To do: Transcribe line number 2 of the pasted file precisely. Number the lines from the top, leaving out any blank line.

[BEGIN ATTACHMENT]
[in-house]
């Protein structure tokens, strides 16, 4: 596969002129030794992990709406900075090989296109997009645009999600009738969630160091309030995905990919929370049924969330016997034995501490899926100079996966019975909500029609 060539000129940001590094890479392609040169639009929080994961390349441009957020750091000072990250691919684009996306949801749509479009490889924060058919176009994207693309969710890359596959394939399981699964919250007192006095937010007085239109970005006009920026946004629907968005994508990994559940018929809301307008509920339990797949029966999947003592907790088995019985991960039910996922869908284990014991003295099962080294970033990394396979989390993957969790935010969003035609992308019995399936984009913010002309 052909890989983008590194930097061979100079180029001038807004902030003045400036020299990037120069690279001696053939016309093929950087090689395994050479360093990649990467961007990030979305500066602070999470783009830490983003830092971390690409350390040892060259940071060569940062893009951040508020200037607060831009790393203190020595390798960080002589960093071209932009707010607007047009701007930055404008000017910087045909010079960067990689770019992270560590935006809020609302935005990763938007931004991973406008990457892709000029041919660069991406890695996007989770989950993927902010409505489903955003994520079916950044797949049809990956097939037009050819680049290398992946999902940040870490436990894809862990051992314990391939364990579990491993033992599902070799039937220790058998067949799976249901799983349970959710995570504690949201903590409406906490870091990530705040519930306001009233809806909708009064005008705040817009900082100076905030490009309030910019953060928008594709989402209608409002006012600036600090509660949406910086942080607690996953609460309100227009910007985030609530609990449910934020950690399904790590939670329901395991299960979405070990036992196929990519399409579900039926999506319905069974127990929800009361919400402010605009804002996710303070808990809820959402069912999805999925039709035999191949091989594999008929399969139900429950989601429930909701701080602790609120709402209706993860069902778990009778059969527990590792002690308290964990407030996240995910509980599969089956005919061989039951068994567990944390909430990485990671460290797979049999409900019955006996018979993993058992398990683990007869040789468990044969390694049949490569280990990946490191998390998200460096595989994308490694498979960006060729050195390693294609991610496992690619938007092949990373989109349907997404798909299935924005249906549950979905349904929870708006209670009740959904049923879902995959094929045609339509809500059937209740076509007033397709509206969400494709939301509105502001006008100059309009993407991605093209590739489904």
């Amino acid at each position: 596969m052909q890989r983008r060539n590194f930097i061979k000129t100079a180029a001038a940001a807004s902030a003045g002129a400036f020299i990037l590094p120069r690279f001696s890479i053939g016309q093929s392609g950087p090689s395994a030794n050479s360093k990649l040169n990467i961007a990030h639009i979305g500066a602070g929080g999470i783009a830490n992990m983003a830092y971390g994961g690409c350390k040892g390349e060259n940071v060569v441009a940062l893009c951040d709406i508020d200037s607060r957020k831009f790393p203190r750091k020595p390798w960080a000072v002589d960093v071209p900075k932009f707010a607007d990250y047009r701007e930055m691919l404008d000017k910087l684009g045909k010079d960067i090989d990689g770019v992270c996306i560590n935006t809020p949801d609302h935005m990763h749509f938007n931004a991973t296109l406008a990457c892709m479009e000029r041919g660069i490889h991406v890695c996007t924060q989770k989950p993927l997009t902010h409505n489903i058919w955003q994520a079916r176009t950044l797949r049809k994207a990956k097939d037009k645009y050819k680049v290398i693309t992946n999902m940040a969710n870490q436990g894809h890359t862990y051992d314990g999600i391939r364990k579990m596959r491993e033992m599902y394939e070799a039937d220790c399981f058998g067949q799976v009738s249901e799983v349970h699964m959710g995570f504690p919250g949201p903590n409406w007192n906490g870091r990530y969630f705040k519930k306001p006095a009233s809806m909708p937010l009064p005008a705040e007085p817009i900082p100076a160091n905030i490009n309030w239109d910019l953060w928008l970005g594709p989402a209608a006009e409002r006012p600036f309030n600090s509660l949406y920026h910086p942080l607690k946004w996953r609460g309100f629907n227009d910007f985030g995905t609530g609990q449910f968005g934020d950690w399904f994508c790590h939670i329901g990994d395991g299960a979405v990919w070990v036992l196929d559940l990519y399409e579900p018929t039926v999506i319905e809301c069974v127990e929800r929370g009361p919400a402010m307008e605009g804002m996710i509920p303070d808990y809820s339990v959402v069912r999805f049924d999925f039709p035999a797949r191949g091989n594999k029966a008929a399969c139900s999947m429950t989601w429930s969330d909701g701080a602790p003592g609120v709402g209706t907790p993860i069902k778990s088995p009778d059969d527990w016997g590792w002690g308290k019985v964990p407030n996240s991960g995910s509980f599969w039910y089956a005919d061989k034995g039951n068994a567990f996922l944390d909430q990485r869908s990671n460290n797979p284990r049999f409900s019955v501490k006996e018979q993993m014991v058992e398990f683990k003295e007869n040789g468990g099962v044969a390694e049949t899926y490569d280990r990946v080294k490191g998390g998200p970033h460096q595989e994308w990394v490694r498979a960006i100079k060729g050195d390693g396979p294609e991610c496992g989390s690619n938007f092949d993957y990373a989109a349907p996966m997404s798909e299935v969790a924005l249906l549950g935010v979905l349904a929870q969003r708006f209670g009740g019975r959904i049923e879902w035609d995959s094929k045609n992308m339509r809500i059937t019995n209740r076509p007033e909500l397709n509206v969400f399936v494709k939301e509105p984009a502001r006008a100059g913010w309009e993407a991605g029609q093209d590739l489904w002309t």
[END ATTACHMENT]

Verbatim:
């Protein structure tokens, strides 16, 4: 596969002129030794992990709406900075090989296109997009645009999600009738969630160091309030995905990919929370049924969330016997034995501490899926100079996966019975909500029609 060539000129940001590094890479392609040169639009929080994961390349441009957020750091000072990250691919684009996306949801749509479009490889924060058919176009994207693309969710890359596959394939399981699964919250007192006095937010007085239109970005006009920026946004629907968005994508990994559940018929809301307008509920339990797949029966999947003592907790088995019985991960039910996922869908284990014991003295099962080294970033990394396979989390993957969790935010969003035609992308019995399936984009913010002309 052909890989983008590194930097061979100079180029001038807004902030003045400036020299990037120069690279001696053939016309093929950087090689395994050479360093990649990467961007990030979305500066602070999470783009830490983003830092971390690409350390040892060259940071060569940062893009951040508020200037607060831009790393203190020595390798960080002589960093071209932009707010607007047009701007930055404008000017910087045909010079960067990689770019992270560590935006809020609302935005990763938007931004991973406008990457892709000029041919660069991406890695996007989770989950993927902010409505489903955003994520079916950044797949049809990956097939037009050819680049290398992946999902940040870490436990894809862990051992314990391939364990579990491993033992599902070799039937220790058998067949799976249901799983349970959710995570504690949201903590409406906490870091990530705040519930306001009233809806909708009064005008705040817009900082100076905030490009309030910019953060928008594709989402209608409002006012600036600090509660949406910086942080607690996953609460309100227009910007985030609530609990449910934020950690399904790590939670329901395991299960979405070990036992196929990519399409579900039926999506319905069974127990929800009361919400402010605009804002996710303070808990809820959402069912999805999925039709035999191949091989594999008929399969139900429950989601429930909701701080602790609120709402209706993860069902778990009778059969527990590792002690308290964990407030996240995910509980599969089956005919061989039951068994567990944390909430990485990671460290797979049999409900019955006996018979993993058992398990683990007869040789468990044969390694049949490569280990990946490191998390998200460096595989994308490694498979960006060729050195390693294609991610496992690619938007092949990373989109349907997404798909299935924005249906549950979905349904929870708006209670009740959904049923879902995959094929045609339509809500059937209740076509007033397709509206969400494709939301509105502001006008100059309009993407991605093209590739489904």